The President is on my TV again, telling me tax cuts for corporations and high income individuals will make “America competitive again.” The unanswered questions: (1) Who says we aren’t competitive NOW? and (2) with WHOM?
Only those who haven’t been paying attention or have a vested interest in painting the US economy as “non-competitive” for the purpose of getting American families to bail out the big boys would have missed this item from USA Today in September 2017:
“The U.S. is the second-most competitive economy in the world, its highest ranking in eight years, the World Economic Forum said Tuesday as the country’s innovation edge and business optimism bolstered its standing.
Switzerland retained its No. 1 ranking, according to the forum’s global competitiveness report for 2017-18. Rounding out the top 10 behind the U.S. among 137 countries are Singapore, the Netherlands, Germany, Hong Kong, Sweden, the United Kingdom, Japan and Finland.
The U.S. moved up from third place last year. It lost its top status during the financial crisis and recession of 2007-09, and fell as low as No. 7 in 2012-2013 before steadily climbing the past few years.”
What’s keeping us at the top of the st? Business acumen and innovation. What’s a drag on the economy? We’re about 19th in health and educational institutions, scratching for points in the categories of public trust and corporate ethics, and 83rd in macroeconomic environment — econ-speak for debt. [USAT] So, the Republicans have a wonderful plan to increase debts by $1.4 trillion? And, this is going to “make us competitive?”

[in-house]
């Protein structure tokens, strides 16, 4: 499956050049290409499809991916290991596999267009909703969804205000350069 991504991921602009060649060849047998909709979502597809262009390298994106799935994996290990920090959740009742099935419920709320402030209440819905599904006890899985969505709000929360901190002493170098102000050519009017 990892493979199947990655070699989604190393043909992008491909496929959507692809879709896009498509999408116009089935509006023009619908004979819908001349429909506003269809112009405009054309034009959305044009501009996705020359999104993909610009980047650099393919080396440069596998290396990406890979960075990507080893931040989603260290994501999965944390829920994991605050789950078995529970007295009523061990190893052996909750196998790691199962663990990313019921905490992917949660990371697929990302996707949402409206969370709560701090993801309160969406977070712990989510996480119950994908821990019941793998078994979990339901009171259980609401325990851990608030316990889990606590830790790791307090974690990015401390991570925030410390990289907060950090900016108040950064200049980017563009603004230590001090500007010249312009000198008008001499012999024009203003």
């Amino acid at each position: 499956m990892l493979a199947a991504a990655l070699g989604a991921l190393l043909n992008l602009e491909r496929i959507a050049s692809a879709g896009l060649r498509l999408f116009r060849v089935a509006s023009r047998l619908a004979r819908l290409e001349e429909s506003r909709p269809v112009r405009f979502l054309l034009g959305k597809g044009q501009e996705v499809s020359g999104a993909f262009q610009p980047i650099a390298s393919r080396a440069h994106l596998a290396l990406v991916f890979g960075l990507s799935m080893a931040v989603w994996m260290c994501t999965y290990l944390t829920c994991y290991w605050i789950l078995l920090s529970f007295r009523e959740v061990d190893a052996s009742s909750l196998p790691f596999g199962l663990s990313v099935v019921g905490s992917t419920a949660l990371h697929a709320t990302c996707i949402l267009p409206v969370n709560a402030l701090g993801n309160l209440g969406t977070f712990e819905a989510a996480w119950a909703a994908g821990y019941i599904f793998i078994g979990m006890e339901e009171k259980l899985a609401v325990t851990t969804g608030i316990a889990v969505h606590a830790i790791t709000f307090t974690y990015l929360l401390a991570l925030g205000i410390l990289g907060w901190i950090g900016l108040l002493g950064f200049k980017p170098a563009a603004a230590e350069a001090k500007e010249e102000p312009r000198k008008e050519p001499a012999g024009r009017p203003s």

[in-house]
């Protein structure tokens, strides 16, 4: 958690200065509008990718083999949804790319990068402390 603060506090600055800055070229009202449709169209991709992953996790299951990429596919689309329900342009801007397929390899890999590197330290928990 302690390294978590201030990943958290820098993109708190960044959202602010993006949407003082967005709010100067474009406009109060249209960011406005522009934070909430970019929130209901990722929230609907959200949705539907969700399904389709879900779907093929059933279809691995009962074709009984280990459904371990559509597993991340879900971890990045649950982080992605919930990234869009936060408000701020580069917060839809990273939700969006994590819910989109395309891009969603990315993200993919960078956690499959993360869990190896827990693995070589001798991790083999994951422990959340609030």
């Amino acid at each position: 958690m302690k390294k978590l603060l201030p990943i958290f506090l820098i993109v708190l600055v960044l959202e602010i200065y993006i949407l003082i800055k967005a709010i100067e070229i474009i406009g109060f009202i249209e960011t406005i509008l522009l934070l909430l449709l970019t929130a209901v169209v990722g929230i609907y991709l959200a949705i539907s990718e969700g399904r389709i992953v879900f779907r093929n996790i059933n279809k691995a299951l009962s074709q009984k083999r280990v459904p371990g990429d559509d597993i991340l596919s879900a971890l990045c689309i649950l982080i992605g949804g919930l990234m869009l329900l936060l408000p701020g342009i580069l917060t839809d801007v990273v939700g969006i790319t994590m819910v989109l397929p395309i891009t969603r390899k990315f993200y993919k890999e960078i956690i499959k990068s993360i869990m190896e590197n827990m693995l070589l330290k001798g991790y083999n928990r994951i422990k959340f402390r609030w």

And with whom are we “competing?” Is it Switzerland with a GDP of $297 billion? Singapore with a $659.8 billion GDP? Netherlands at $770.8 billion? Or, Hong Kong at $320.9 billion? Sweden at $511 billion? Finland at $236.79 billion? These countries aren’t even close to the American GDP.
Germany is closer at $3.467 trillion GDP, the UK’s GDP is $2.619 trillion, and Japan’s GDP is $4.939 trillion. China is closer to the US in terms of GDP at $11.2 trillion. The US GDP is $18.57 trillion. If you’ve guessed the three largest economies on this planet are (1) USA (2) China, and (3) Japan you win the prize. [World Bank]
It’s really hard to argue that the USA isn’t “competitive” when it’s winning the race. The current GOP contention is rather like arguing the man and woman who won the New York Marathon weren’t “really competitive?”
However, this won’t stop the GOP from beating the drum and continually repeating the assertion that “we aren’t competitive” until they can get people to believe them. It “feels” like we aren’t competing because manufacturing jobs have moved overseas — but there’s nothing in the GOP tax bill that prevents this, in fact territorial taxation schemes (such as the one in the tax bill) actually encourage overseas investment. It “feels” like we aren’t competitive because wages have been stagnant — but giving most of the tax cut benefits to those who need them the least (corporations stuffed with cash, high income earners) isn’t going to address that problem either.
I’m waiting for some intrepid reporter to ask the Administration or some of its supporters like Senator Dean Heller and Representative Mark Amodei, how is it that we are almost at the top of the World Economic Forum’s competitiveness chart, and at the top of the GDP statistics, and yet the GOP still says “we aren’t competitive?”